Feminists have long pointed to the way that ‘dolls for girls’ forces sexual stereotypes onto young women. The solution to that is not simply ‘dolls for boys’. All the toys we give our children reflect the values of the society we live in. When buying toys for children we should bear that in mind. Kids need room to think as well as being in touch with the latest developments. Complicated educational toys could stifle rather than help our children precisely because they are so exactly researched.

Anna Paczuska

‘Not everyone wants a nice plump bird for Christmas’ (Women’s Voice, 1978)



THE MOST memorable aspect of Christmas is usually the vast quantities of food that we manage to consume. Unlike any other time of the year, we shove down the stodge, barely able to stagger from table to chair. Already though, many of us are feeling the effects of our over-indulgence – usually in the form of puffy stomachs and bottoms. Rather than returning to a normal diet, many of us continue to abuse our digestive systems with rigid ‘egg-and-grapefruit’ diets or whatever to lose the bulges we took so much pleasure in putting on.

What a ritual the post-Xmas diet season is to behold! It generally starts with the glossy women’s magazines thrusting forward their idea of how we should be seen on the sunny beaches of St. Tropez (or Brighton). Their trim figured models are supposed to portray our wildest aspirations and, let’s face it, who would honestly be disappointed to discover that, overnight, without any effort, they had suddenly slimmed down to look like one of these ideal women?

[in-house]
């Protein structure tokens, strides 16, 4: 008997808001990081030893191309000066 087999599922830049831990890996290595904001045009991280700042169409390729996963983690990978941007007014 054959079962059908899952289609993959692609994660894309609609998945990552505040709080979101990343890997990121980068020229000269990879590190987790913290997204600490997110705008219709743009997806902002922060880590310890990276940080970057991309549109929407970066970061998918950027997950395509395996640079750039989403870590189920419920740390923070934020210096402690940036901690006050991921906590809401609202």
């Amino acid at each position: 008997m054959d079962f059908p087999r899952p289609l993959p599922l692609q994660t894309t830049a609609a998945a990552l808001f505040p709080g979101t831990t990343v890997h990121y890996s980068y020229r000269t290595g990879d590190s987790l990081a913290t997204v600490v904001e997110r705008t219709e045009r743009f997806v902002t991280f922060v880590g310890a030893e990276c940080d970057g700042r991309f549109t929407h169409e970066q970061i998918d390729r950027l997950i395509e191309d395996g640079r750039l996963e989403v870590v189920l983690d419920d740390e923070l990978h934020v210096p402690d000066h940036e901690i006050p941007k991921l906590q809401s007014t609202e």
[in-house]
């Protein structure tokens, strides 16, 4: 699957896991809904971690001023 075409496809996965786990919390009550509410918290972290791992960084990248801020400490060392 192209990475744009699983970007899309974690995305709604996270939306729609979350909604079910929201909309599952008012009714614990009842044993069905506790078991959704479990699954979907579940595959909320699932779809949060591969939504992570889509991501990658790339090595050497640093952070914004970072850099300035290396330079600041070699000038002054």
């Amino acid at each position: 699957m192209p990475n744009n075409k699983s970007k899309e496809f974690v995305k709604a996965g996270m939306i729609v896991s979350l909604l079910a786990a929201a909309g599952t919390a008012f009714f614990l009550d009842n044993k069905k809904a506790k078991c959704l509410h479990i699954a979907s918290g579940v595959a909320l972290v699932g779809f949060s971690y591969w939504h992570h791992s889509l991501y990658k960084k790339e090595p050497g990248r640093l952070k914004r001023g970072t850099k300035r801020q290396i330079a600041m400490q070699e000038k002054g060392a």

The same magazines offer up the ‘solution’ to all our problems. Their Harley Street specialists have thoughtfully spent their Christmas chewing over various combinations of foods that would be beneficial to our podgy figures.

Here is an example of one magazine’s ‘menu that’s easy, that’s fun and filling too! Her its is: ‘the Taste-a- Day Diet’…

Day 1 Egg and Asparagus Fricassee (lunch) Piquant Egg Salad (dinner) Day 2 Steak with Herbed Vegetables (lunch) Steak with chicory and orange salad (dinner) Day 3 Cottage Cheese burgers (lunch) Crab and cheese stuffed tomatoes (dinner) Day 4 Chicken with Chinese vegetables (lunch) Chicken and rice salad (dinner) Day 5 Herbed trout (‘frozen trout will do’) (lunch) Fish salad (dinner) Day 6 Homemade sausages and cabbage platter (lunch) Steak Tartare (dinner) Day 7 Pot Roast of Beef (lunch) Roast Beef with remoulade sauce (dinner)